July 28
 If the sight of the blue skies fills you
with joy, if a blade of grass springing
up in the fields has power to move
you, if the simple things of nature
have a message that you understand,
rejoice, for your soul is alive.

Eleonora Duse


Today's Meditation:

Our connection with nature is a precarious one these days, at best.  In many ways, it seems that most of us spend so little time even noticing nature that we simply can't forge any sort of connection with it.  And those of us who live in cities often tend to forget all about it except when they happen to walk through a park or take a week or two of vacation in a nice spot.

For most people, this isn't even an issue.  Most people are fine with the situation as it stands, and they don't consider it to be a problem.  But part of the reason they feel this way is because it's a connection that they've never felt the benefit of, something that they can't miss because they've never felt it.  But as Eleonora says, the presence of this connection is an indication of the state of our spirits:  the more we pull ourselves away from the natural elements of our world, the less fully we're living as human beings.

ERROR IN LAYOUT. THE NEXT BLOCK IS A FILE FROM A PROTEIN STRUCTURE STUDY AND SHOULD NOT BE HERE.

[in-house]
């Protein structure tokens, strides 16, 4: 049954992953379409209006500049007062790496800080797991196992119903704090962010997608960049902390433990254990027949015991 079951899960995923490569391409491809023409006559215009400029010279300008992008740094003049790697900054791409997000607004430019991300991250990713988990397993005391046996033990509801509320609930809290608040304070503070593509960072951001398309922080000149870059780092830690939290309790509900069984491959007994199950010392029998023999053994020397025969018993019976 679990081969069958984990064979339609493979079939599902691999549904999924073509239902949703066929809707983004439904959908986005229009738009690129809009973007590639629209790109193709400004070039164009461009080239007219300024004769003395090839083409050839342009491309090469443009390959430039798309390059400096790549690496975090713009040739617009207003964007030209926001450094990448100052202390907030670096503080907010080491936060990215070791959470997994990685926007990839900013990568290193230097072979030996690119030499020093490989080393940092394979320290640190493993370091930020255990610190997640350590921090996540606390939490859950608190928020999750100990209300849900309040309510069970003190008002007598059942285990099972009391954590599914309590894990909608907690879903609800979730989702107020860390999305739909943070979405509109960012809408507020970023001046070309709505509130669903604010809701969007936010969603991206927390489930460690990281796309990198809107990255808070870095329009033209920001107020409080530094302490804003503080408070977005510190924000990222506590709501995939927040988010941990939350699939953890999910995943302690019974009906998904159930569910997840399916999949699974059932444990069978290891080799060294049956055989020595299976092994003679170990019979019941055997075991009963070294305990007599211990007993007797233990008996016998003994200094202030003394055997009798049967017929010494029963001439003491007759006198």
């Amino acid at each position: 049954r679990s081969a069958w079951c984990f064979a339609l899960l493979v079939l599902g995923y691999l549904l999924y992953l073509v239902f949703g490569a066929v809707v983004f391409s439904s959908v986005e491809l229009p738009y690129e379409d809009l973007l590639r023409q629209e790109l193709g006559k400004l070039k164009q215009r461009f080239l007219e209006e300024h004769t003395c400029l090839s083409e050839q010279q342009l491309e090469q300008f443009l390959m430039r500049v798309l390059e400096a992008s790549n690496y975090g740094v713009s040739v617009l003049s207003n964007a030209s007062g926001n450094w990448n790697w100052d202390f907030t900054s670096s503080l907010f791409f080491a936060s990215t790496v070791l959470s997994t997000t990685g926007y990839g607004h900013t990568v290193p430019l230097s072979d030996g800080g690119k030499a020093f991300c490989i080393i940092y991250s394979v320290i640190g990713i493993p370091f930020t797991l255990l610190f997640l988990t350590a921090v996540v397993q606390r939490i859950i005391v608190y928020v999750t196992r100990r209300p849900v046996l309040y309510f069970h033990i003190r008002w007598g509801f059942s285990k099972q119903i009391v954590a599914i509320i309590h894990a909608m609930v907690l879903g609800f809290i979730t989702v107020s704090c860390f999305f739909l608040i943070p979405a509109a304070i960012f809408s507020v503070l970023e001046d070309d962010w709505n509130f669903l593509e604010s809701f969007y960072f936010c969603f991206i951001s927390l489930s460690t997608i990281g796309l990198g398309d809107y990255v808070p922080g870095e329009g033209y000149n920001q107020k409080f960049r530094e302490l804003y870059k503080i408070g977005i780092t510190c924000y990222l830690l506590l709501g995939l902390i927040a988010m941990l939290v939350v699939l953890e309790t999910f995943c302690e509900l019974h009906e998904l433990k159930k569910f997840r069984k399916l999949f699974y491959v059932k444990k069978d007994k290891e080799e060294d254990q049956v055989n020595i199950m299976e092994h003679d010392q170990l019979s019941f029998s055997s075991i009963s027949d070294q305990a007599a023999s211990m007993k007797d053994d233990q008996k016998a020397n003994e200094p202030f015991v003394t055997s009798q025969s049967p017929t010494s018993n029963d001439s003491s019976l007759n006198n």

Life, of course, is about unity, and about the connection between all things.  When we know that connection and we feel it, then we're able to recognize and appreciate the messages that nature sends us, the messages about the fleetingness of our experiences, about the inevitable cycles that all life passes through, about the effects of nurture and neglect, drought and plenty.  And these messages can bring us joy--if we allow them to do so--when we notice them and appreciate them.  When the crisp autumn air can bring a thrill just for being alive, when the early snowfall can make us feel the sublime astonishment of the beauty of our world, then we know that we have that connection.  And it's a connection that if we don't feel it, it would do us a great deal of good to work at forging it, strengthening it, and sharing it.

Questions to consider:

How do many of us lose the ability to be awed and amazed at the natural world?

What do you most appreciate about the "simple things of nature"?

What does it mean to you to have a soul that's alive?

For further thought:

Those who understand nature
walk with God.

Edgar Cayce


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